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Church of Ireland Notes from ‘The Irish Times’

Clergy and the Crisis

A couple of weeks ago The Irish Times printed a letter which gently but pertinently pointed out that while much publicity had been given, quite properly, to those who were working so hard to maintain essential services, little had been said about the role of the clergy. The letter was clearly written from a Roman Catholic perspective but might equally have applied to the Church of Ireland as a quick overview of the news pages on the Church of Ireland website reveals. There are, of course, statements and pastoral letters from archbishops and bishops but rather less about the initiatives of individual clergy.

Of course, much of this discourse, when it happens, is at local level, and is best apprehended through the diocesan magazines which are read avidly in the localities especially to discover what is happening in other parishes. And so, in  most dioceses there is, in normal times, a ready appreciation of clerical activity. Even so, because in many instances the clergy themselves compile the parish notes for the diocesan magazines, there is often an element of polite understatement about their role, while during the current crisis the magazines are not so readily available.

In the Church of Ireland, since disestablishment the structures of governance have been weighted in favour of the laity, yet the clergy remain pivotal to the life of the Church. Nowhere is this more apparent than in the Church of Ireland Directory which lists the clergy and their contact details, as the points of reference for each parish, but does not list the parish secretaries. This has been mitigated in recent years by the publication of a wider range of parish contacts in diocesan directories, an initiative of the Revd Nigel Waugh, but still it remains a truism that parish life revolves around the clergy. In some parishes, ministry is offered in a more collaborative fashion with laity taking responsibility for activities which were once a clerical preserve but often and on both sides, clerical and lay, there is some uneasiness about such developments. This was well captured in the last Search Colloquium on ministry, papers from which were published in vol. 42.2 of Search, which appeared last summer, and which can be read on–line at searchjournal.ireland.anglican.org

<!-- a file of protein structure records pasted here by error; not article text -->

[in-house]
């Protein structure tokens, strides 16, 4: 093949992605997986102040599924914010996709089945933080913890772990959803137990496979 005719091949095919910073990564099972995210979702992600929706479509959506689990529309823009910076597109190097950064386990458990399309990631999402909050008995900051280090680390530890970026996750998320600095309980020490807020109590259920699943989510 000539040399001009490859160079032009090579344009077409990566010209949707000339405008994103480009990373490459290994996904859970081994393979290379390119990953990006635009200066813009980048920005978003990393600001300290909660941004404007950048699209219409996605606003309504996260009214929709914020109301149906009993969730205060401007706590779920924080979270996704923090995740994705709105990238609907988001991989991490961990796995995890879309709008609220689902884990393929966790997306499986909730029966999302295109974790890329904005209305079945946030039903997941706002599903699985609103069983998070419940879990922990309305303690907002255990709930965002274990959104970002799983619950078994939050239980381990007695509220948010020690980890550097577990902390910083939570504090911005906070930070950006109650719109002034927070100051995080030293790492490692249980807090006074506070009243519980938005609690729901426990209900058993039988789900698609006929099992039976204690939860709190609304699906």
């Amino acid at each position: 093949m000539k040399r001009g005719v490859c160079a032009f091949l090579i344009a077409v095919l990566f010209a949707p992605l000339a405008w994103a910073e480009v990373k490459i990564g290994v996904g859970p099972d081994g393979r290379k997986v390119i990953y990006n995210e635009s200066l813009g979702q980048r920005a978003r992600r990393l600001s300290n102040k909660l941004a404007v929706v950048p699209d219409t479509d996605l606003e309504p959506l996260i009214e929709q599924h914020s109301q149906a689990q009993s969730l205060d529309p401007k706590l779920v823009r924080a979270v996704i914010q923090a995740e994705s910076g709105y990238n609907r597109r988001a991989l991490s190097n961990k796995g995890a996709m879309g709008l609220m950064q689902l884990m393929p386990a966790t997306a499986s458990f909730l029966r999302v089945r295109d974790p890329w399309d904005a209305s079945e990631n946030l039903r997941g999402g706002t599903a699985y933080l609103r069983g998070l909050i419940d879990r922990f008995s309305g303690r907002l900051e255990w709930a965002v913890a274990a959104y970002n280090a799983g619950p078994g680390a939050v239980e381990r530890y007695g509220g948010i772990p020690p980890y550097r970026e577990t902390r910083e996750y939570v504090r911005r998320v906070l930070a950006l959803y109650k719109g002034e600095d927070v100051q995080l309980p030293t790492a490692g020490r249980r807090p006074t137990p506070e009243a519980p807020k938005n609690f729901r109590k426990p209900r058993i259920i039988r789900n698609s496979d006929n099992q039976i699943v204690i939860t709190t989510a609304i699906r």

The current Covid–19 pandemic has again highlighted the importance of clergy both in providing pastoral support, particularly in the context of funerals and the care of those in residential settings, and in finding new and innovative ways to ensure the continuity of worship. The restrictions on movement and assembly have brought into sharp perspective how much the Church community depends on gathering together and have added emphasis to the realization that the most significant form of gathering is worship. And, of course, a principal duty of the clergy is the organization of worship.

A prime example of this is the directory of online church services available weekly on the Dublin & Glendalough diocesan website. The directory currently highlights details of Christ Church cathedral and 41 parishes that offer online services with links to where those services can be found. The website address is dublin.anglican.org and the Diocesan Communications Officer, the indefatigable Lynn Glanville, has made changes which it is hoped will make it obvious where to click to be brought directly to the services. There are similar initiatives in other dioceses.

For those looking for a wider perspective, the May issue of the Church of Ireland Gazette is available free of charge on the Gazette website – https://gazette.ireland.anglican.org

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Church of Ireland Notes

Published weekly in the Saturday edition of The Irish Times